The Past, Present and Future Of EMR/EHR ImplementationPosted by On

The Past, Present and Future Of EMR/EHR Implementation

Believe it or not, the Electronic Health Record (EHR) is not a new concept. Though it was previously referred to as an Electronic Medical Record (EMR) or Computerized Patient Record (CPR), it was first validated all the way back in 1991. Experts knew then and they know now – it’s one of the pieces needed to completely transform the medical care system if we want to boost quality and improve safety.

The Past, Present and Future Of EMR/EHR Implementation

Back to the basics: What is an EHR?

Put simply, an EHR is a digital version of a medical record. It’s maintained by the provider over time and includes all the data relevant to each patient, including notes from their doctor, diagnoses, vital signs, immunizations, radiology reports, and all other pertinent data. Use of an EHR automates access to this vital information and allows numerous physicians to get instant access to the details they need.

There are many benefits to implementing an EHR, including:

  • Lowering medical error by boosting accuracy and clarity in medical records
  • Making health care information readily accessible
  • Reducing test duplication
  • Lowering delays in treatment
  • Better informing patients

The main drawback of implementing an EHR is the cost involved in moving from paper records to digital files. Some health care offices simply don’t want to make the leap to an upgraded system. Many doctors who are interested in implementing this use a virtual office or a bpo provider to help accomplish this.

Should your practice implement EHRs?

The first step in implementing is deciding if you should implement an EHR in the first place. Work with the decision makers at your offices to ask these important questions:

  • Are we accomplishing what we set out to accomplish when we went to medical school?
  • Are our patients getting the best possible care from us?
  • What would we do differently if we had more time?
  • What would it be like if we could leave the office but stay connected to the practice?
  • Are our administrative processes efficient, organized, and well documented?
  • Is data collected and reported in consistent ways?
  • Are staff members up to date on the latest technology?
  • Do we have specialty specific requirements?

Consider your long-term and short-term goals, financial readiness, and willingness to take on new technology.

Set specific goals for implementation

Your practice needs goals to help guide everyone through the various decision-making steps of implementing your EHR. You may need to reassess these goals as you walk through the process. To begin with, think about which goals are most important to you. Are you concentrating on revenue, specific clinical care goals, or improving your work environment? The SMART goal process offers a simple guide map to creating and meeting goals. According to it, every goal should be:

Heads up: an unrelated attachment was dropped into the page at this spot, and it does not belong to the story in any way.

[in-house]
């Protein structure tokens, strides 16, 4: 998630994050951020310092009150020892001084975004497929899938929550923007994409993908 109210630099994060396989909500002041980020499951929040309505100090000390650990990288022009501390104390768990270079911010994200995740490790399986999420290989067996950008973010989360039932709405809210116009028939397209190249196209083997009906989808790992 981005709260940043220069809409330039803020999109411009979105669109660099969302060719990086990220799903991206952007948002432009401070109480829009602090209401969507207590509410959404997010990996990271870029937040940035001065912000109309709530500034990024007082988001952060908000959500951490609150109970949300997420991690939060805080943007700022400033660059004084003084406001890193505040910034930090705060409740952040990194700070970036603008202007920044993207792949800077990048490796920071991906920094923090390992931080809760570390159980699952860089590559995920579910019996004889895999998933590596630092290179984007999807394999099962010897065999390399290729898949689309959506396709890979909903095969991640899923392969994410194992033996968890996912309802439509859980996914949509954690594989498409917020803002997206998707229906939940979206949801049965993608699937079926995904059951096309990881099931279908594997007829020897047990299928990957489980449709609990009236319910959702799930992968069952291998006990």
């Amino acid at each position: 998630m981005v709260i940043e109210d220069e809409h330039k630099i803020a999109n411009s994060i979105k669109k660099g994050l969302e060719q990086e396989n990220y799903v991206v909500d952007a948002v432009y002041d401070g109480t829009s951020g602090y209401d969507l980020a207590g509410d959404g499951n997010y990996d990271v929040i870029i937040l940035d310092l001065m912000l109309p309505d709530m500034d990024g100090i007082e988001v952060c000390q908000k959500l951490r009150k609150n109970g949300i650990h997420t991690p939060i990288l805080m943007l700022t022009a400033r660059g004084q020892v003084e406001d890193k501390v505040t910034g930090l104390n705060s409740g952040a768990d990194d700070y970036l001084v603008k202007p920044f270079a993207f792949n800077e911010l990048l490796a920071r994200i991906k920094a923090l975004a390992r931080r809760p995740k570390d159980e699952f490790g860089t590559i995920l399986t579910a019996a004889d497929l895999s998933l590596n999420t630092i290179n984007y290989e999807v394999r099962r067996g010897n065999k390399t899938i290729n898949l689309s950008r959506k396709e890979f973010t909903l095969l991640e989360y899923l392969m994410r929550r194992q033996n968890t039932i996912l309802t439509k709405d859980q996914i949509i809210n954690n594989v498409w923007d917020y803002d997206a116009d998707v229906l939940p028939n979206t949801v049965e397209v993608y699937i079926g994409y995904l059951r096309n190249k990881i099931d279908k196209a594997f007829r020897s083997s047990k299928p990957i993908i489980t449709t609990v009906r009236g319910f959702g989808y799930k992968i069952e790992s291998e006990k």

• Specific. Make sure every goal you identify could make a difference for either your patients or your practice.
  • Measureable. A good goal is one that can be quantified.
  • Attainable. You do want to stretch to reach your goals, but at the end of the day, they must be attainable.
  • Relevant. Every goal you set must be worth the effort.
  • Time bound. Create goals with specific timelines.

Following these criteria will help your practice begin the process of implementing an EHR and achieving your goals.

Outcomes of your assessment process

After you’ve completed a comprehensive assessment you will have gathered more information that can be used to move forward with the process. Some outcomes of this assessment should be:

  • Designated team in charge of implementation. You need leadership who can step up and handle the EHR implementation process. For larger offices this may include clinical and practice management staff, while in smaller practices it may include the entire team. Regardless of the number of people on the team, remember that having strong, clear, positive advocators for needed change can be one of the most useful tools in your transition.
  • Unified vision. Every member of your team should understand how they’ll be affected by the change, the roadmap for implementation, and the results of the change.
  • Measureable, realistic, quantifiable goals. The clearer your goals are, the clearer your roadmap to achieve them will be.

Implementing an EHR is a cost-effective option to provide better care to every patient. The above steps will help your practice get on track with the implementation process.


electronic health records

Comments are disabled.